Since you only have five big blinds left in your stack once the flop is dealt, the pot is already bigger than your remaining chip stack at this point. This means that you do not have any room to call a bet and re-evaluate the turn. You also do not have any room to make a small bet if the original raiser checks without committing yourself to the pot. Therefore, your options are so limited when you take this route that you would have been better off just going all-in pre-flop.
Now that limping and calling raises is out of the question, what does that leave you with? Well, your only options when you have a super-short stack are usually going to be to go all-in, to min-raise, or to fold.
The question is, which hands should you be going all-in with? Luckily, this math has already been done for you, thanks to a man named John Nash. Using the Nash Equilibrium that he discovered, a ton of mathematicians have discovered all-in shove ranges for every situation that are guaranteed to be profitable in the long run.
Poker players these days can find out exactly which hands they should be going all-in with during each pre-flop situation by simply googling a pre-flop shove chart. There are tons of these on the internet, and there is even an app called SnapShove which will display these shove ranges on the screen of your phone whenever you need them.
For example, if you are on the button and it folds to you with 10 big blinds, you simply need to consult a shove chart to see that you should be going all-in with around 40% of hands. Most people would not go all-in with hands like seven-eight suited or king-five off-suit, but they happen to be part of the highly-profitable shove ranges.
An important tip for using these shove range charts is that you do not always have to go all-in with every hand that is listed.
If you happen to get dealt a huge hand like pocket aces, and no one at the table has ever seen you do it before, you can simply make a min-raise with your super-short stack.
The best way to balance this obvious “min-raising with monsters” strategy is to min-raise in these same spots with hands that are not quite profitable to go all-in with, and then you can simply fold to a re-raise if it happens. This is only really possible if you have 9 or 10 big blinds, though, because once you get lower than that, it is not a profitable move to make. However, you should really only worry about balancing your ranges when you are playing against the same professional players over and over again, since most people don’t even pay attention to betting patterns to begin with.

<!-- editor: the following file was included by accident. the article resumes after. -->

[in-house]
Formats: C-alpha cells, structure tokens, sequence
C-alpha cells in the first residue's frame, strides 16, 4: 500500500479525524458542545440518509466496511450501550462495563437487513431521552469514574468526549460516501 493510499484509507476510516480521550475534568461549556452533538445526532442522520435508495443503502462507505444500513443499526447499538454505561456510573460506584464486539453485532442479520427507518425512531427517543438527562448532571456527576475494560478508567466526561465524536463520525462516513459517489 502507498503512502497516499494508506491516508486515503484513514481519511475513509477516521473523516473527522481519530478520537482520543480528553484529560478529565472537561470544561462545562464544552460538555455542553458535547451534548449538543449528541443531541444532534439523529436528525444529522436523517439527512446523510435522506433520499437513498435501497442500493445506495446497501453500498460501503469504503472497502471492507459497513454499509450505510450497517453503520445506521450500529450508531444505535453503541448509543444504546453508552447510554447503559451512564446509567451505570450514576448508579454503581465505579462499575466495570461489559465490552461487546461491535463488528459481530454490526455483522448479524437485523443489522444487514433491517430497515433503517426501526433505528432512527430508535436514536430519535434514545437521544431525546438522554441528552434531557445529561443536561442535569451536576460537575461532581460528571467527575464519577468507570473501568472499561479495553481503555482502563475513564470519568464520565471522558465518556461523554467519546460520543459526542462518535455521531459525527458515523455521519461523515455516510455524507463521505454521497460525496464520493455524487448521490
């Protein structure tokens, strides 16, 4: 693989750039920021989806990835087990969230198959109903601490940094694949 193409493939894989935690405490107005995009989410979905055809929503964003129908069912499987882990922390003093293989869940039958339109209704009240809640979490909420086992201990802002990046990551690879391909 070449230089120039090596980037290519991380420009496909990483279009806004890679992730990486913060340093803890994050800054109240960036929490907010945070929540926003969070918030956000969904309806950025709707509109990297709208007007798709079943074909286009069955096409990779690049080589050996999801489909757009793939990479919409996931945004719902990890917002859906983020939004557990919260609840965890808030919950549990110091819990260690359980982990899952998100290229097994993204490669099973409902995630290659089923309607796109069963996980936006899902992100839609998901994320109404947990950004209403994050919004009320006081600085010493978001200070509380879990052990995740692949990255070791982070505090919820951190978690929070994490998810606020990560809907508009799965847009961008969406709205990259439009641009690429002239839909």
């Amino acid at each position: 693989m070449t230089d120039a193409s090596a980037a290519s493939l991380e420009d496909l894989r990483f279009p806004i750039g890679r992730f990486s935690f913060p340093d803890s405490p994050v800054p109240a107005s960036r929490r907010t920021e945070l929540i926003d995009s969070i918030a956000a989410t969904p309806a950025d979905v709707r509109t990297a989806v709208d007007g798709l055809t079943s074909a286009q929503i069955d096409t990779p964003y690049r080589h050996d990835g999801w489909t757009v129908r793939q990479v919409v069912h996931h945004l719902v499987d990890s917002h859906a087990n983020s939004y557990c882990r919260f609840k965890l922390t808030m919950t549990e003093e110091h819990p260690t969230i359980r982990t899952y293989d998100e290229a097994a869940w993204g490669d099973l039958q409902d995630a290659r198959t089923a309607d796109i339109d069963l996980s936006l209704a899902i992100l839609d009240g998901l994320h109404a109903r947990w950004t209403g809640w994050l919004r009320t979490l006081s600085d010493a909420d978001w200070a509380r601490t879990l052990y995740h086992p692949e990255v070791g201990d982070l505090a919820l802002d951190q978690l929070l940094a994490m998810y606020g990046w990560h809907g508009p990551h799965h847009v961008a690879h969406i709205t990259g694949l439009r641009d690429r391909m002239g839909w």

Don’t Be Results-Oriented
The main problem that people have with sticking to super-short shove ranges is that they are too “results-oriented.” This is because they assume that just because an all-in is listed as profitable, it should win the pot every single time they do it.
Therefore, whenever they do an all-in in a similar spot for four or five times and it does not work, these people will assume that they should not do this all-in anymore. This is completely incorrect, because the long run is a lot longer than four or five hands; it is closer to six or seven figures worth of hands.
This just goes to show that being results-oriented is a silly way to think. Sure, you will run into pocket aces from time to time and lose the tournament, but if you do the all-in moves in each situation that is suggested by the shove chart, you will essentially be printing money over the course of millions of tries.
Never Bluff a Raise
Another rule that you should always adhere to when you have a super-short stack is that you should never try to bluff a raise. The reason for this comes down to simple mathematics, so the best way to learn what I am talking about is to look at an example.